■ Important documents (insurance policies, birth certificates, credit card numbers, proof of address, etc.) kept in a waterproof container. Or scan such documents and store them on a USB thumb drive.

    ■ Plastic bucket with a tight lid (or buy a toilet-lid bucket top online). Also garbage bags and ties.

    ■ A generator to keep at least the furnace and refrigerator running, or to provide power for someone with medical needs. Gas- or diesel-powered generators should be used only outdoors where there's adequate ventilation.

I was surprised to learn that a perfectly sensible neighbor owns a blow-up raft and oars, not because she's planning a whitewater adventure but because the raft might come in handy in a flood.

I was less surprised when a friend who has never planted a thing besides grass mentioned stockpiling seeds ... for subsistence farming. Crazy, yes, but then again, he has mentioned fear of a zombie apocalypse.

I was not even a little surprised to hear of the reality TV show Doomsday Preppers, which offers extreme examples of people getting ready for whichever awful way they think the world is going to end one of these days. Their goal, of course, is survival.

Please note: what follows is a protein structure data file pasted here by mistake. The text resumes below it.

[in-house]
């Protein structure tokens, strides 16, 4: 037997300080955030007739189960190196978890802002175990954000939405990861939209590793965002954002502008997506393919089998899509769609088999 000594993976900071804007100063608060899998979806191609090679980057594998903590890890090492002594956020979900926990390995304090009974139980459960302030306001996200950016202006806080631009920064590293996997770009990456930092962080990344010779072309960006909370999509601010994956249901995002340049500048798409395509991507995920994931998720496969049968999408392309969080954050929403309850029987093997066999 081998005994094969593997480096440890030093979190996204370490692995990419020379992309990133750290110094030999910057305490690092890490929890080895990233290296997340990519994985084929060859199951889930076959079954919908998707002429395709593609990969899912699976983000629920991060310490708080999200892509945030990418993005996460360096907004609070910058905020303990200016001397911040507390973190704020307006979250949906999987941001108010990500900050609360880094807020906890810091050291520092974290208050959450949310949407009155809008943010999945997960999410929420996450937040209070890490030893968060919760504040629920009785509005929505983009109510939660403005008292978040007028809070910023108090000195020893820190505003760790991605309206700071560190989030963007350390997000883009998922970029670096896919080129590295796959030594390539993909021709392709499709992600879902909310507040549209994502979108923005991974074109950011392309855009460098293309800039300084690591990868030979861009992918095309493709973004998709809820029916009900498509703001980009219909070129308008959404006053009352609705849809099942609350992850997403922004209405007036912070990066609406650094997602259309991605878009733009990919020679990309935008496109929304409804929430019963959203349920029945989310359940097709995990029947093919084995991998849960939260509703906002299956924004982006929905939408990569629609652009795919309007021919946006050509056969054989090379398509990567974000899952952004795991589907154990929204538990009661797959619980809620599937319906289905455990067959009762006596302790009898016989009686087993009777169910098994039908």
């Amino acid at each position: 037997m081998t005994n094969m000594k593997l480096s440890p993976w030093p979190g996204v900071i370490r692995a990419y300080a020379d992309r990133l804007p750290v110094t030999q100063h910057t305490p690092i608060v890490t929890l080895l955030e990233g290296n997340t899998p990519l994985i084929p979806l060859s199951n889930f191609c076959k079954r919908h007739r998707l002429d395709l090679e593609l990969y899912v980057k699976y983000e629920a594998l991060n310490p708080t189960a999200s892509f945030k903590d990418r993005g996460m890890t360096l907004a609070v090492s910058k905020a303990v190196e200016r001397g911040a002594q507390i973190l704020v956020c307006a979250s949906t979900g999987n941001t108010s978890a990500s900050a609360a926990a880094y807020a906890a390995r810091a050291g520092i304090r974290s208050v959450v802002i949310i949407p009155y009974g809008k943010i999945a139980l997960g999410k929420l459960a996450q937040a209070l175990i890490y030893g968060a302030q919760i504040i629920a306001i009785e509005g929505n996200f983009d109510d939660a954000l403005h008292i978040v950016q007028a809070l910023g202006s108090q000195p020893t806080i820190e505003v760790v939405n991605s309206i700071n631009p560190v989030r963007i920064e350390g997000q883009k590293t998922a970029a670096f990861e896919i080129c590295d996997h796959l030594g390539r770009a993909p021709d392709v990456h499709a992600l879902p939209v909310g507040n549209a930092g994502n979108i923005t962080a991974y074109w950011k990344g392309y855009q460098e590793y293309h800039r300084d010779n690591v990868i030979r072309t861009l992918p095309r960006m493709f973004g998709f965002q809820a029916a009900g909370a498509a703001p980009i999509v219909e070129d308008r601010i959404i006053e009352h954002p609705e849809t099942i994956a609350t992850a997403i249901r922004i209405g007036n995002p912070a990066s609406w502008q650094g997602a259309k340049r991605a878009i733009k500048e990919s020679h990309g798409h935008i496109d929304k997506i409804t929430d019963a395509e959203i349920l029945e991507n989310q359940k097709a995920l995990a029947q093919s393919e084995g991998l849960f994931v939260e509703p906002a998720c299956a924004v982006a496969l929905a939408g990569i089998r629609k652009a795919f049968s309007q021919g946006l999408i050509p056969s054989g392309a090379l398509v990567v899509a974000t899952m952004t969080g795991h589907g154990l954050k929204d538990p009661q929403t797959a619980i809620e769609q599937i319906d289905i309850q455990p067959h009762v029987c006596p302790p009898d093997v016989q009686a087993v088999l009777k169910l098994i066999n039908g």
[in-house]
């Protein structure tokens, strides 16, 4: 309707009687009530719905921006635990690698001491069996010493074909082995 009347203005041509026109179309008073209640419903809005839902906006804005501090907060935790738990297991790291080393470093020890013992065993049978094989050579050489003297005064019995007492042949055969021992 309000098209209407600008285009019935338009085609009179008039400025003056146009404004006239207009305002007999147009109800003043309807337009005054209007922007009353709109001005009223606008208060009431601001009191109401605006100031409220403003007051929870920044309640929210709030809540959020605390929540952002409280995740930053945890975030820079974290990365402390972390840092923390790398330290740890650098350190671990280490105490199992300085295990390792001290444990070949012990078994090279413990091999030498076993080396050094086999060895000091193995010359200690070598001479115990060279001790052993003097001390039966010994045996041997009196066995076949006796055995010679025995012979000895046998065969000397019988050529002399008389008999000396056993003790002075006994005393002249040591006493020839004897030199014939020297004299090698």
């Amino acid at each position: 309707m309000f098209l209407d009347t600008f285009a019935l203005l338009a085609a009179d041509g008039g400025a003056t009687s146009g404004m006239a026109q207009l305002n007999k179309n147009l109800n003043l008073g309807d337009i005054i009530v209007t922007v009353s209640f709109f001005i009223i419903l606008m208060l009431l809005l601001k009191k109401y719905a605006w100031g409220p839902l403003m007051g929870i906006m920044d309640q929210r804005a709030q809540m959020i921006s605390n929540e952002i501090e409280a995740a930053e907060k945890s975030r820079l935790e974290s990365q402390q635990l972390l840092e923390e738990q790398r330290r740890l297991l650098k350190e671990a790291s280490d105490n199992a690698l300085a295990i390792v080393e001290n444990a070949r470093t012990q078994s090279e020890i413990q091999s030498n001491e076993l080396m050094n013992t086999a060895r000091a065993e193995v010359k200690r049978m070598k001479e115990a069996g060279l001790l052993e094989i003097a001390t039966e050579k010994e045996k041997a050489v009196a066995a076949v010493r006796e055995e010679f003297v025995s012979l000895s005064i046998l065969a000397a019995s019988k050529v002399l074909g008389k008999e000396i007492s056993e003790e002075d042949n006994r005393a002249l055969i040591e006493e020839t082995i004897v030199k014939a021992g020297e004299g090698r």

Most of the time, those of us not on reality TV don't give much thought to trying to manage without electricity or heat or cellphone or Internet. But superstorm Sandy in the Northeast has people talking about whole-house generators and the advantages of buried power lines, says Mike Baughman, operations coordinator in the Emergency Management Department of the Unified Government of Wyandotte County and Kansas City, Kan.

The good news for most Americans is that we probably won't get a hurricane. And probably no apocalypses, zombie or otherwise. But for many people, there are the deadly threats of ice storms and tornadoes. Other possibilities include a hazardous-materials leak or a flu pandemic.

Any or all of which is why you ought to consider putting together a kit of emergency supplies. Some authorities say you should have three or more kits: for home, for the car(s) and for work.

Estimates vary on how many of us are prepared for a disaster. One survey, from 2007, found that 31 percent of families had a complete emergency supply kit. (The next step: having an emergency communication plan.)

Even with several days of warning, some folks along the East Coast were obviously caught off guard by the storm.